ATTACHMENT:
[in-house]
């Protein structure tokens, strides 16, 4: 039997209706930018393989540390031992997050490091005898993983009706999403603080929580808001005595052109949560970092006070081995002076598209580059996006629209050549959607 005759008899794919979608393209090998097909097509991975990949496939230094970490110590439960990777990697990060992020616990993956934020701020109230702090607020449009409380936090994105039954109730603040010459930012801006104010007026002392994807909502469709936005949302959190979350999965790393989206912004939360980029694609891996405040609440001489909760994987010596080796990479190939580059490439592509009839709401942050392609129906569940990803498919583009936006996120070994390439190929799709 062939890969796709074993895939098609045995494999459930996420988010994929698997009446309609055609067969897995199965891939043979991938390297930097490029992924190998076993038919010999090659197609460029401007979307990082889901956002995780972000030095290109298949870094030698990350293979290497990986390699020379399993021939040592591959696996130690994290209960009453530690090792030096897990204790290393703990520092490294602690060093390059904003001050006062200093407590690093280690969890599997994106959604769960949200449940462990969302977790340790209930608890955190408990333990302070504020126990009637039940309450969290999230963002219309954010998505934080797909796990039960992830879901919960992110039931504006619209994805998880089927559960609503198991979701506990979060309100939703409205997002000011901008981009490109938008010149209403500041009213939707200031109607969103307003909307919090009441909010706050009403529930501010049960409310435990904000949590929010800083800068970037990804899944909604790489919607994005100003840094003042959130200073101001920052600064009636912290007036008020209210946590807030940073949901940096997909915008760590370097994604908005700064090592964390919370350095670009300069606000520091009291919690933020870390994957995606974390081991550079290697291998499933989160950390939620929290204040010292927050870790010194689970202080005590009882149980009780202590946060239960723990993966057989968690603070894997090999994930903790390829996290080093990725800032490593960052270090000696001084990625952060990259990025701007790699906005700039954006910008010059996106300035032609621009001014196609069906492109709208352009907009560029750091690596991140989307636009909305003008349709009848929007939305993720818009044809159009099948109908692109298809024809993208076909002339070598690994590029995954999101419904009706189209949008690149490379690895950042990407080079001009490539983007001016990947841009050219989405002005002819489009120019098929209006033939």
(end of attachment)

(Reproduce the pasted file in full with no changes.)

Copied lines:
[in-house]
């Protein structure tokens, strides 16, 4: 039997209706930018393989540390031992997050490091005898993983009706999403603080929580808001005595052109949560970092006070081995002076598209580059996006629209050549959607 005759008899794919979608393209090998097909097509991975990949496939230094970490110590439960990777990697990060992020616990993956934020701020109230702090607020449009409380936090994105039954109730603040010459930012801006104010007026002392994807909502469709936005949302959190979350999965790393989206912004939360980029694609891996405040609440001489909760994987010596080796990479190939580059490439592509009839709401942050392609129906569940990803498919583009936006996120070994390439190929799709 062939890969796709074993895939098609045995494999459930996420988010994929698997009446309609055609067969897995199965891939043979991938390297930097490029992924190998076993038919010999090659197609460029401007979307990082889901956002995780972000030095290109298949870094030698990350293979290497990986390699020379399993021939040592591959696996130690994290209960009453530690090792030096897990204790290393703990520092490294602690060093390059904003001050006062200093407590690093280690969890599997994106959604769960949200449940462990969302977790340790209930608890955190408990333990302070504020126990009637039940309450969290999230963002219309954010998505934080797909796990039960992830879901919960992110039931504006619209994805998880089927559960609503198991979701506990979060309100939703409205997002000011901008981009490109938008010149209403500041009213939707200031109607969103307003909307919090009441909010706050009403529930501010049960409310435990904000949590929010800083800068970037990804899944909604790489919607994005100003840094003042959130200073101001920052600064009636912290007036008020209210946590807030940073949901940096997909915008760590370097994604908005700064090592964390919370350095670009300069606000520091009291919690933020870390994957995606974390081991550079290697291998499933989160950390939620929290204040010292927050870790010194689970202080005590009882149980009780202590946060239960723990993966057989968690603070894997090999994930903790390829996290080093990725800032490593960052270090000696001084990625952060990259990025701007790699906005700039954006910008010059996106300035032609621009001014196609069906492109709208352009907009560029750091690596991140989307636009909305003008349709009848929007939305993720818009044809159009099948109908692109298809024809993208076909002339070598690994590029995954999101419904009706189209949008690149490379690895950042990407080079001009490539983007001016990947841009050219989405002005002819489009120019098929209006033939």